Coming into this season, the Jets had two choices. They could fully commit to Mark Sanchez, signal their confidence in him by signing him to a contract extension, and decide that win or lose, he was going to be the team's quarterback. Or they could acquire a promising backup, one who would immediately have the fans and media clamoring for him to start, and at the first sign of Sanchez struggling, make the change.
(A third option—get some receivers, and pass-catching backs, and an offensive line—was not on the table, thanks to Mike Tannenbaum's salary cap shenanigans.)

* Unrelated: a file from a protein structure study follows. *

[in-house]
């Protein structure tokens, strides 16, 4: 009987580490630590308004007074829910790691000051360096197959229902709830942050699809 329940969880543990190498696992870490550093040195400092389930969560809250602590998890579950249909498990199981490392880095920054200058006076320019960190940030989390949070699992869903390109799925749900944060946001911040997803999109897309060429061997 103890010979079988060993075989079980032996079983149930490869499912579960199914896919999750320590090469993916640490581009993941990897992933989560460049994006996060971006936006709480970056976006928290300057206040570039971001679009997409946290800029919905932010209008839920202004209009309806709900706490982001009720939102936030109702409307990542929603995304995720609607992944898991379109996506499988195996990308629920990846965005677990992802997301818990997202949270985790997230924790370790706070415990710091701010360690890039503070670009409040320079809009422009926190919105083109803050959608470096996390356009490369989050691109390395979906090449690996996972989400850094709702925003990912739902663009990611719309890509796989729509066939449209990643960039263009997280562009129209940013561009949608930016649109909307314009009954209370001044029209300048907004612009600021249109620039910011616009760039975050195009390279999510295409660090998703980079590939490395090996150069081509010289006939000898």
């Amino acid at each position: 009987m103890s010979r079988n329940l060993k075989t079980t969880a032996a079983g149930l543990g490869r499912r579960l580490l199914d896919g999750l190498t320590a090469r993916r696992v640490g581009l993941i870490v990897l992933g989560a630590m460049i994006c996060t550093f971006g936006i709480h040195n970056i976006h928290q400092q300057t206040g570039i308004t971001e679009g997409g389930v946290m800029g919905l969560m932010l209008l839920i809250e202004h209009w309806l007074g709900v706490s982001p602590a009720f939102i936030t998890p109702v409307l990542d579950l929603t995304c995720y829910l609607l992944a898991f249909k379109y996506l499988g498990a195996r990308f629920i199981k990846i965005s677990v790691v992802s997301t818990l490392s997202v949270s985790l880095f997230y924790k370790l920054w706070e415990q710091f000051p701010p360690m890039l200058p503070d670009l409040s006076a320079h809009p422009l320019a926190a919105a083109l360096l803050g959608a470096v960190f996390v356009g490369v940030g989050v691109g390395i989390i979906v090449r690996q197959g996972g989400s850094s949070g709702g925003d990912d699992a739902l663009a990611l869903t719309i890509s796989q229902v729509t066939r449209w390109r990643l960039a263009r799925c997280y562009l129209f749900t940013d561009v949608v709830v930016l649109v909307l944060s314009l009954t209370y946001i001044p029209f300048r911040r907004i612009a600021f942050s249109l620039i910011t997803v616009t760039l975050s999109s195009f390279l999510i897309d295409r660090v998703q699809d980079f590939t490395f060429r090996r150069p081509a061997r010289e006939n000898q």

The Jets chose the middle ground, picking and choosing the absolute worst aspects of either long-term strategy to create a dumpster fire of a quarterback situation. No single person, not the guy under center, not the guys wearing the headsets, not the guy nominally in charge, not even the guy who owns the damn team, had any idea what the plan was. It was Sanchez's ball, except when it wasn't. Week to week, no assurances for anyone. Tebow coming in for random snaps, seemingly always just when Sanchez was looking effective. McElroy getting the nod, leading a gamewinning drive, then being benched for the next game—over the wishes of Woody Johnson. Tebow being handed his first offensive series of the year, an utter disaster in an utter disaster of a game.